Located behind the Meiji Ancient Capital Museum building, the "Tan'an" tearoom is a sukiya-style building that carries on the traditions of the court noble culture of the early Edo era in Kyoto. It can be used for tea ceremonies and other events (reservation required, fee required). The Western-style Technical Reference Building, located in the east garden, was built in the early Showa period (early 20th century) as a warehouse for display items, and was registered as a Tangible Cultural Property of Japan in 2008.

Exterior view of the tea ceremony room "Tanan”

Representative past exhibitions

The museum holds several special exhibitions a year featuring Japanese and Asian art works from a variety of perspectives, in addition to a gallery of masterpieces (regular exhibits) centered on the museum's collection, which offers a sense of Kyoto's culture. The rich collection of exhibits always offers something new and exciting to discover, and attracts many visitors throughout the year.

Special Exhibition "Rimpa: Colors of Kyoto (Miyako)" (2015)

Celebrating the Accession to the Throne: Special Exhibition, Treasures of the Imperial Family (2020)

Special Exhibition " National Treasures of the Kyo (Miyako)-Japanese Treasures to Preserve and Pass on-(2021)

Special Exhibition: The Culture of Tea Ceremony in the Kyo (2022)

The 850th Anniversary of SHINRAN Shonin's Birth: Special Exhibition "Shinran: His Life and Treasures" (2023)

Museum Shop

Museum Shop Kyoto Convenience Store offers a wide variety of museum goods, including postcards, clear files, stationery such as writing pads, caricatures of birds, animals, and humans, catalogs of past exhibitions, and technical books featuring masterpieces of the Kyoto National Museum. The official character "Torarin" is also available for purchase.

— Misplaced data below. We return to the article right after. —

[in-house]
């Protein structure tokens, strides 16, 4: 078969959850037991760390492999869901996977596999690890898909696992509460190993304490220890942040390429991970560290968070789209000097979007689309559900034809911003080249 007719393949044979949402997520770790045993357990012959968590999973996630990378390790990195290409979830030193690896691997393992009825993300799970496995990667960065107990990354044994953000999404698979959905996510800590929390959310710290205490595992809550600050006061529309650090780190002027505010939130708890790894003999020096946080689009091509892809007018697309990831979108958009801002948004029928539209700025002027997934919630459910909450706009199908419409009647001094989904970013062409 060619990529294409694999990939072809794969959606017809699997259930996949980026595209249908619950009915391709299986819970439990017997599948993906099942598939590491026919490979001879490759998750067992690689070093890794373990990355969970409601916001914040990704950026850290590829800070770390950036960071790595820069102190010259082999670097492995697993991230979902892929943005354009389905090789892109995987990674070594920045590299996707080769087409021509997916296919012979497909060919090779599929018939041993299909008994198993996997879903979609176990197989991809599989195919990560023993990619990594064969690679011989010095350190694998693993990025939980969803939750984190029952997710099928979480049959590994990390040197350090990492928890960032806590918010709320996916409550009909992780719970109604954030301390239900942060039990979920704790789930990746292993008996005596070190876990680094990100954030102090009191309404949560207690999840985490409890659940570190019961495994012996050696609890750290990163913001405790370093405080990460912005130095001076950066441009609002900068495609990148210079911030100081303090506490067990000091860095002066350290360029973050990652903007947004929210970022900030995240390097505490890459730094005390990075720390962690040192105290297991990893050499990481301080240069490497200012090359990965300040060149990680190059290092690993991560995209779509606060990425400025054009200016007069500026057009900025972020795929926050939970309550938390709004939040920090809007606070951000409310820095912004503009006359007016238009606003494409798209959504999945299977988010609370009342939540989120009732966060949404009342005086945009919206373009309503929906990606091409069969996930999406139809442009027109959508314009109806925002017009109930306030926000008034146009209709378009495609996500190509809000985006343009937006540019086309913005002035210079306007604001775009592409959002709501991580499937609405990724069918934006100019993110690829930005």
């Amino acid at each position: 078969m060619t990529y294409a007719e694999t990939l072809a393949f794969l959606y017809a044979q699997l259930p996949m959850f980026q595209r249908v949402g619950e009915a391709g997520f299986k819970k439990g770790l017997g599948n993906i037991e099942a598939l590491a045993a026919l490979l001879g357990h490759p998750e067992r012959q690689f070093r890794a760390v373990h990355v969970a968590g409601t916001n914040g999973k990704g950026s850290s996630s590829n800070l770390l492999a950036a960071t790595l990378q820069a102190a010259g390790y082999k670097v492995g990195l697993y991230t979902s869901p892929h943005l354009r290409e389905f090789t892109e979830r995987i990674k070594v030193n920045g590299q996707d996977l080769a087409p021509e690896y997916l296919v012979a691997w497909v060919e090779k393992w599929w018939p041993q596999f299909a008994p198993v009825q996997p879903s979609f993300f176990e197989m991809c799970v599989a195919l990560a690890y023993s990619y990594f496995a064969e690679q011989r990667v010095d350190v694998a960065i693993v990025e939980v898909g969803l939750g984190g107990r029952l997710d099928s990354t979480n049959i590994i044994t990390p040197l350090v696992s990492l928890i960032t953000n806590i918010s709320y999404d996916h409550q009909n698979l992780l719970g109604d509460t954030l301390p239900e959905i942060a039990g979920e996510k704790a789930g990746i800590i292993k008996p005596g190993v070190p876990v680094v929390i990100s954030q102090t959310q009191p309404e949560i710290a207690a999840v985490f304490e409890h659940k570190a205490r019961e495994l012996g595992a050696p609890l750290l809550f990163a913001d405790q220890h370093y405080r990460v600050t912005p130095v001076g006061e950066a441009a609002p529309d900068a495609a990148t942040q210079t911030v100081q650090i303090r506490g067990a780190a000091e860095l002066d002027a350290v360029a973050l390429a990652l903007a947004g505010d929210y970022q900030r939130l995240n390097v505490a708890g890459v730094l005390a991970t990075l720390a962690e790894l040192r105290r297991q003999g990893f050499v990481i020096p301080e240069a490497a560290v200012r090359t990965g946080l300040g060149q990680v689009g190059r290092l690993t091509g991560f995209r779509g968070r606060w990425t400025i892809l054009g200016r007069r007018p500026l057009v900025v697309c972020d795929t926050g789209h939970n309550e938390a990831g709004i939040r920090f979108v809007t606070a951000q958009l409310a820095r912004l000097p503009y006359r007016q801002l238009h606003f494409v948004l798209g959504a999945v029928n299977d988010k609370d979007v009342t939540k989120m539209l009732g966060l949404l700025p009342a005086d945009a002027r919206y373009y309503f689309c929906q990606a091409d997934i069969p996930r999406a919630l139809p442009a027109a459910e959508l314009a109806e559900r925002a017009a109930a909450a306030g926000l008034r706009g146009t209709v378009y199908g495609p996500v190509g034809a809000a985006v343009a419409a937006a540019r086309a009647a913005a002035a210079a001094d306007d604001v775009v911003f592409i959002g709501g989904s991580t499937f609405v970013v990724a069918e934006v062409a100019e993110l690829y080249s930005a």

Museum Shop

The official character "Torarin"

Opening Hours

  • Regular exhibition period: 9:30-17:00

  • Special exhibition periods: 9:00-17:30

  • Garden only (South gate store only): 9:30-17:00


Museum holidays

Official Website

Cafe and Restaurant Information

Maeda Coffee Kyohaku Branch opened in 2018 as a cafe affi attached with the South Gate, Maeda Coffee founded in 1971 is one of the most representative coffee shops in Kyoto, a city blessed with a rich coffee culture. It is a luxury spot to enjoy a light meal or a drink while admiring the Meiji Ancient Capital Museum, an important cultural asset, and its garden. Since it is available even without a museum ticket, some visitors use it as a break from sightseeing in Kyoto. Popular menu items include "Kyo," a blend of coffee available only at the Kyohaku store, and fluffy egg sandwiches made with Mizuho eggs produced in Kyoto.

Opening Hours

Regular exhibition period: 9:15-17:00

Special exhibition periods: 9:00-17:30

Garden only: 9:15-17:00


Museum holidays